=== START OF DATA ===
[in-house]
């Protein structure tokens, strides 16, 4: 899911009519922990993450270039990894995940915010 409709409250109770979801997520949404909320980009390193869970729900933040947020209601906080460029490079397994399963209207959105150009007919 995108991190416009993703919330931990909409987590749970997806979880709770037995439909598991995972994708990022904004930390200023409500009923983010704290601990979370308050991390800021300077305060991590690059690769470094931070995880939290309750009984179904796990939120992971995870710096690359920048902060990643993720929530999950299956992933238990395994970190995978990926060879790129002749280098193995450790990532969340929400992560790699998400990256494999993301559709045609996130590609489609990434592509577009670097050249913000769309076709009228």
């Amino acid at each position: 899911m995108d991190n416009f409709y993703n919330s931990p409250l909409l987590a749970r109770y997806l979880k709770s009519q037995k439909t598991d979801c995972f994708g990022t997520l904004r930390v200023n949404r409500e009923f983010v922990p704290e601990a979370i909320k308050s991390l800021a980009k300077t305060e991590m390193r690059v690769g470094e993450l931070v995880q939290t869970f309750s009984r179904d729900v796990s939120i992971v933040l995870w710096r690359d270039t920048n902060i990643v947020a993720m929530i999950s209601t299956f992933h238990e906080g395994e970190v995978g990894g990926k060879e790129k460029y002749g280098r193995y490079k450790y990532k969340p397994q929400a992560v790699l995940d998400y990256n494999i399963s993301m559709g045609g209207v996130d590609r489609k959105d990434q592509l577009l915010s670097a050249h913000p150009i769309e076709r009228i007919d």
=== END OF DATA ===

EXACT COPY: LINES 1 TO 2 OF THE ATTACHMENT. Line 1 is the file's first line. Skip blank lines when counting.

[in-house]
């Protein structure tokens, strides 16, 4: 899911009519922990993450270039990894995940915010 409709409250109770979801997520949404909320980009390193869970729900933040947020209601906080460029490079397994399963209207959105150009007919 995108991190416009993703919330931990909409987590749970997806979880709770037995439909598991995972994708990022904004930390200023409500009923983010704290601990979370308050991390800021300077305060991590690059690769470094931070995880939290309750009984179904796990939120992971995870710096690359920048902060990643993720929530999950299956992933238990395994970190995978990926060879790129002749280098193995450790990532969340929400992560790699998400990256494999993301559709045609996130590609489609990434592509577009670097050249913000769309076709009228």